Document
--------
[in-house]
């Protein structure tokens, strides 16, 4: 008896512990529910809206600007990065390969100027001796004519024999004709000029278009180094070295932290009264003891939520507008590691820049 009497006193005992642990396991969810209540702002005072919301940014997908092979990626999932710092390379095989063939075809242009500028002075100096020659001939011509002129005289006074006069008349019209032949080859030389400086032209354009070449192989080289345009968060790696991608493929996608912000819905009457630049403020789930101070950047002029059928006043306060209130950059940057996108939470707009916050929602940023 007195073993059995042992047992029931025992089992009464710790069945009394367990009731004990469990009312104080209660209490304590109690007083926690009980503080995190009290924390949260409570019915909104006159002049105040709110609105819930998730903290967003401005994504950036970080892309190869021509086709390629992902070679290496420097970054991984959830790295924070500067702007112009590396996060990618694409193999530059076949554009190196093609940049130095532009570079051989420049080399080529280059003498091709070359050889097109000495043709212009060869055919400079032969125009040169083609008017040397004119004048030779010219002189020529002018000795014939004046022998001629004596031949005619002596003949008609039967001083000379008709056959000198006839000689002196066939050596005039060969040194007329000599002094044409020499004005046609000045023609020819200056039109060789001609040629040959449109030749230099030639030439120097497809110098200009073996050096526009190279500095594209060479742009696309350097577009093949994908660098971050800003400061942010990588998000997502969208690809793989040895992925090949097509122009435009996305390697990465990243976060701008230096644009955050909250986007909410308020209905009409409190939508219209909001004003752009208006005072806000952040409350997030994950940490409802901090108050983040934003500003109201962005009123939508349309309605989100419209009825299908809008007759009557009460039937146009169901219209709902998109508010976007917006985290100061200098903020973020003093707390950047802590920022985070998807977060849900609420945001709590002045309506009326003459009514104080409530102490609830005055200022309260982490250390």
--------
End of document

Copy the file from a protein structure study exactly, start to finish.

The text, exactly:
[in-house]
């Protein structure tokens, strides 16, 4: 008896512990529910809206600007990065390969100027001796004519024999004709000029278009180094070295932290009264003891939520507008590691820049 009497006193005992642990396991969810209540702002005072919301940014997908092979990626999932710092390379095989063939075809242009500028002075100096020659001939011509002129005289006074006069008349019209032949080859030389400086032209354009070449192989080289345009968060790696991608493929996608912000819905009457630049403020789930101070950047002029059928006043306060209130950059940057996108939470707009916050929602940023 007195073993059995042992047992029931025992089992009464710790069945009394367990009731004990469990009312104080209660209490304590109690007083926690009980503080995190009290924390949260409570019915909104006159002049105040709110609105819930998730903290967003401005994504950036970080892309190869021509086709390629992902070679290496420097970054991984959830790295924070500067702007112009590396996060990618694409193999530059076949554009190196093609940049130095532009570079051989420049080399080529280059003498091709070359050889097109000495043709212009060869055919400079032969125009040169083609008017040397004119004048030779010219002189020529002018000795014939004046022998001629004596031949005619002596003949008609039967001083000379008709056959000198006839000689002196066939050596005039060969040194007329000599002094044409020499004005046609000045023609020819200056039109060789001609040629040959449109030749230099030639030439120097497809110098200009073996050096526009190279500095594209060479742009696309350097577009093949994908660098971050800003400061942010990588998000997502969208690809793989040895992925090949097509122009435009996305390697990465990243976060701008230096644009955050909250986007909410308020209905009409409190939508219209909001004003752009208006005072806000952040409350997030994950940490409802901090108050983040934003500003109201962005009123939508349309309605989100419209009825299908809008007759009557009460039937146009169901219209709902998109508010976007917006985290100061200098903020973020003093707390950047802590920022985070998807977060849900609420945001709590002045309506009326003459009514104080409530102490609830005055200022309260982490250390």